Three important questions on the prisoner swap

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This weeks’ news cycle has been overtaken with reports about the prisoner swap the Obama Administration facilitated with member of the Taliban – and with good reason. Administration officials traded five members of the Taliban at Guantanamo Bay, in exchange for American POW Bowe Bergdahl. Still, some serious questions remain that need answers.

  1. Why didn’t President Obama give Congress 30-days’ notice?

The announcement was met with bipartisan outrage on Capitol Hill. Why? President Obama failed to[1] give lawmakers 30 days’ notice of transfer, as outlined in the National Defense Authorization Act (NDAA).  In response, Obama told reporters that “We saw an opportunity and we were concerned about his health and had cooperation from the Qataris and we seized that. It was truncated to make sure we didn’t miss that opportunity.” Does the administration really want us to believe that everything fell in place for this swap at the very last minute? At the end of the day, it’s clear the NDAA was violated. We believe the president must follow the law at all times – even if an American’s life is at stake.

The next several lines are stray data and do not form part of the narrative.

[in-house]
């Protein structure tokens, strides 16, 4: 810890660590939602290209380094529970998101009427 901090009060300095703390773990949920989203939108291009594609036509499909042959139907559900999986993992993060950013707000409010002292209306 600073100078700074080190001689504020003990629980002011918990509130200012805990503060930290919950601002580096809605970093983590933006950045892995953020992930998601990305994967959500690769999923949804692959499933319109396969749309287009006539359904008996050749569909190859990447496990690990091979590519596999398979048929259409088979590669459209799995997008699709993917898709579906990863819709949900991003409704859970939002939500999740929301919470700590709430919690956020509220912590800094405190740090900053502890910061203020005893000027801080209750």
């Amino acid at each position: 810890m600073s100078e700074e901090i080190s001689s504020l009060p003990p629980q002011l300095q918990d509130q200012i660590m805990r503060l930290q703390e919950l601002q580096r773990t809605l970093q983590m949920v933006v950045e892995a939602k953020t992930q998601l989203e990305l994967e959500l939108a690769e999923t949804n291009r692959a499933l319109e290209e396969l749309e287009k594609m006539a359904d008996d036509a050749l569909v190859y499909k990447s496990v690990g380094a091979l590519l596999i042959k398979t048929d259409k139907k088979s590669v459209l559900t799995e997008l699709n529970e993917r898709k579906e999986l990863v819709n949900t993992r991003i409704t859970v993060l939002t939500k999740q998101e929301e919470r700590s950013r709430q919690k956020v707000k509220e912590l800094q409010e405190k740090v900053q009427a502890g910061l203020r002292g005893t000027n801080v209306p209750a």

1. Why did Susan Rice go on Sunday talk shows and provide a narrative we now know is at worst false, and at best not a complete picture?

Did the White House, once again, pick Susan Rice to go on the Sunday talk shows to deliver administration talking points[2] that were not entirely true? It certainly seems that way. Rice was trotted out to present the administration’s case for the prisoner swap, but did a poor job of convincing anyone of anything. Rice’s story about an American soldier who had served with distinction was “captured on the battlefield,” and whose health was in danger, was more than lacking in substance and fact. Was this the official storyline she was given from the administration? If so, why does this president believe he can get away with telling the American people only half truths?

  1. Why would the president release 5 Taliban terrorists of their choosing?

The prisoner swap with mid- to high-level Taliban officials[3] sets a very dangerous precedent. The U.S. never has, and never should, negotiate with Terrorists. Not only did we release five Taliban members from Guantanamo Bay, they were hand-picked by top Taliban commanders. The consequences could be dire. The U.S. released five dangerous, anti-American Taliban members. Who knows what they’ll do with their new-found freedom, especially since they are only required to stay within Qatar for one year. Can the U.S. government really say their release doesn’t pose a security threat? In 2008, a Pentagon dossier put all five men at a high risk to launch attacks against the U.S. if they were liberated. This is one decision that could come back to haunt us.